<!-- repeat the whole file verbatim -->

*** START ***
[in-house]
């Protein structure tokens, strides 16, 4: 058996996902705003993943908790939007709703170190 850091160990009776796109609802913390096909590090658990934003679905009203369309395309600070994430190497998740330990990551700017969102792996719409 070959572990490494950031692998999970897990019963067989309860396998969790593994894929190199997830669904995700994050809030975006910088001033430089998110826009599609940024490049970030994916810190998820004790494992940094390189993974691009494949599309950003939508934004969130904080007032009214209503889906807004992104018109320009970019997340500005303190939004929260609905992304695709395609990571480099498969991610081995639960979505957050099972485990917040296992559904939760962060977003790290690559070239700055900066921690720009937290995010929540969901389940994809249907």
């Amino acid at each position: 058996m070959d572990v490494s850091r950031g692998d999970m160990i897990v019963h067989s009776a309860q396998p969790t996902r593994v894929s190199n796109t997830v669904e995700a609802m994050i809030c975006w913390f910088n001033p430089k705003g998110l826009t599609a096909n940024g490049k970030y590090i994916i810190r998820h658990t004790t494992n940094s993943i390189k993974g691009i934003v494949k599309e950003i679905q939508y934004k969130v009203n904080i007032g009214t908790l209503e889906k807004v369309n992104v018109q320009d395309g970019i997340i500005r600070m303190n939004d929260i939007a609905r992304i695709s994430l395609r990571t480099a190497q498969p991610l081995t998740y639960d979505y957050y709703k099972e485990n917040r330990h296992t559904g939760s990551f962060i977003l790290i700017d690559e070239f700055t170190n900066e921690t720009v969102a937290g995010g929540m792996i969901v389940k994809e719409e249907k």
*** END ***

[in-house]
């Protein structure tokens, strides 16, 4: 058996996902705003993943908790939007709703170190 850091160990009776796109609802913390096909590090658990934003679905009203369309395309600070994430190497998740330990990551700017969102792996719409 070959572990490494950031692998999970897990019963067989309860396998969790593994894929190199997830669904995700994050809030975006910088001033430089998110826009599609940024490049970030994916810190998820004790494992940094390189993974691009494949599309950003939508934004969130904080007032009214209503889906807004992104018109320009970019997340500005303190939004929260609905992304695709395609990571480099498969991610081995639960979505957050099972485990917040296992559904939760962060977003790290690559070239700055900066921690720009937290995010929540969901389940994809249907």
């Amino acid at each position: 058996m070959d572990v490494s850091r950031g692998d999970m160990i897990v019963h067989s009776a309860q396998p969790t996902r593994v894929s190199n796109t997830v669904e995700a609802m994050i809030c975006w913390f910088n001033p430089k705003g998110l826009t599609a096909n940024g490049k970030y590090i994916i810190r998820h658990t004790t494992n940094s993943i390189k993974g691009i934003v494949k599309e950003i679905q939508y934004k969130v009203n904080i007032g009214t908790l209503e889906k807004v369309n992104v018109q320009d395309g970019i997340i500005r600070m303190n939004d929260i939007a609905r992304i695709s994430l395609r990571t480099a190497q498969p991610l081995t998740y639960d979505y957050y709703k099972e485990n917040r330990h296992t559904g939760s990551f962060i977003l790290i700017d690559e070239f700055t170190n900066e921690t720009v969102a937290g995010g929540m792996i969901v389940k994809e719409e249907k």